The Salvation Army of Walker County, AL has assisted the Walker County, Marion, Winston, Coleman, Marshall, and Blunt communities throughout the pandemic by helping with rent and utility payments, delivering meals to the elderly, and grocery services, but the most unique service that this corps has provided during the pandemic is partnering with the Jasper County School System to provide snacks and hydration to students who are without water. Due to COVID-19 safety precautions, all school water fountains are off-limits, leaving many students who do not bring water dehydrated throughout the school day.
“We have a relationship with the school district, so I reached out to see what could be done for students doing the pandemic. It’s great to be able to help our neighbors,” stated Cynthia Smith, Walker County Service Center Director.
Nearly 87% of students are below the poverty level and have zero percent parent participation. After a Stuff the Bus school supply drop off, Smith asked what The Salvation Army could do to assist these children in need. The school principal asked for the Army to provide water and juice to students. Teachers have provided these supplies in the past, but it gets expensive over time. The Salvation Army received a grant to provide the school with hydration and snacks for the entire school year. Water delivery services began in October 2020, and hundreds of cases have been delivered to schools since then.
“If there’s a problem, there’s a solution.”
During Covid-19 isolation, students at Maddox Intermediate School in Jasper County had to bring the proper paperwork to schools to enroll for online learning. One of the students confided in the school librarian, Molly Bailey, informing her that she didn’t have food at home. Bailey, a United Way Spokesperson for Jasper County, called The Salvation Army and told Smith about her student’s situation.
“If there’s a problem, there’s a solution. I called Ms. Cindy [Cynthia Smith], and she immediately told me to go to Suns Grocery in Jasper and get that baby and that family whatever they need food-wise. No questions asked. It gives me the chills just thinking about this,” Bailey shared.
Bailey and another teacher grocery shopped for the student’s family and delivered the groceries to the child’s home. The confidentiality stays there so that the child doesn’t receive backlash for letting someone know that they need food.
“That teacher and I filled up two grocery buggies with groceries. We were thorough and thought through what we should get for the mom and her two daughters. We were able to feed this family for weeks and help the mom get back on her feet. We couldn’t have done that without Ms. Cindy and The Salvation Army. The mom didn’t ask for groceries, but it was the right thing to do,” Bailey stated.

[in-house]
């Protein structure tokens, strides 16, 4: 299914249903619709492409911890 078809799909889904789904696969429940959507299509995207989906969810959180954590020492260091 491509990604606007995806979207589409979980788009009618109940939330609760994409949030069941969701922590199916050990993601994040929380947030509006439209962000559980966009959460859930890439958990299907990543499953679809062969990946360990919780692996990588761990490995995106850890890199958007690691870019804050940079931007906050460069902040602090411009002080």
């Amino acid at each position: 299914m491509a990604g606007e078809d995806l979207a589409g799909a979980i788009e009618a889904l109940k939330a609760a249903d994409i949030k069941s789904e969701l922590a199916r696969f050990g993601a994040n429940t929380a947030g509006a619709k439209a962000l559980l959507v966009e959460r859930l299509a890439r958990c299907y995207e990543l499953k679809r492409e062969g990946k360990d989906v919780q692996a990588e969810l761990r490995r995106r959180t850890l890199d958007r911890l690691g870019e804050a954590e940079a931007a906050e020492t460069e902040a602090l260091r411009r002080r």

Bailey signed up to volunteer with The Salvation Army during COVID-19 and became a regular volunteer.
“We built a rapport with the Salvation Army and ended up turning to them to partner to help our school systems provide water for students,” Bailey stated.
“I got my role of United Way spokesperson through volunteering with the Salvation Army. Ms. Cindy is a huge blessing to all of Walker County, whether we notice it or not. She does what she can to help those around her. No matter who they are., if she sees a need, she’s going to help or find someone who can. If we know there’s a need with students, we will help them,” Bailed added.
“There’s just so much that The Salvation Army does.”
The Walker County Service Center also partners with The Children’s Advocacy Center for abused kids. Comfort food provided by The Salvation Army helps these kids who have dealt with trauma to open up and become more welcoming to receiving help. The Army also helps Youth Advocate Programs (YAP), where students in foster care go for a safe place to visit with potential adoptive parents. These kids are also entered into the Angel Tree Program so that they can receive gifts for Christmas.
“That’s something they don’t have in their budget, but we do. So the organization comes to us for comfort food for their programs to help make the kids comfortable,” Smith stated.
“All of the kettles add up and it all helps.”
“I tell my funders that we’re blessed. Everyone has a role that God puts them in. For many, their role is the funder. It comes down to the journey of that donation. We’re on the front line. We see the donations and exactly how far every dollar goes when paired with other donations and how they help others. It’s huge. It all starts with the giving,” Smith stated.
“Partnerships are huge within our community. As we partner with other agencies, we can reach so many more people within our communities, but it all starts with that donor. If they didn’t do it, we couldn’t do what we do. For instance, with kettles. Many people think they are just sticking a little bit of change in it, but that change adds up. Last year, my granddaughter requested to add a kettle to her school. She and her classmates rang the bell upfront at their school for one week. At the end of that week, they’d raised $600 plus dollars in change from one small elementary school. That taught those kids what it means to give. You’re never too young to start giving, and you’re never too young to start volunteering. You can make a difference.
“All of the kettles add up, and it all helps. You figure out a way to make it happen, and you don’t stop. Our social services have not stopped since Covid-19 began, and that’s what you do. That’s what our mission is. That’s what we’re here for. You don’t stop when you’re tired; you stop when the job’s done, and it’s not done yet,” Smith added.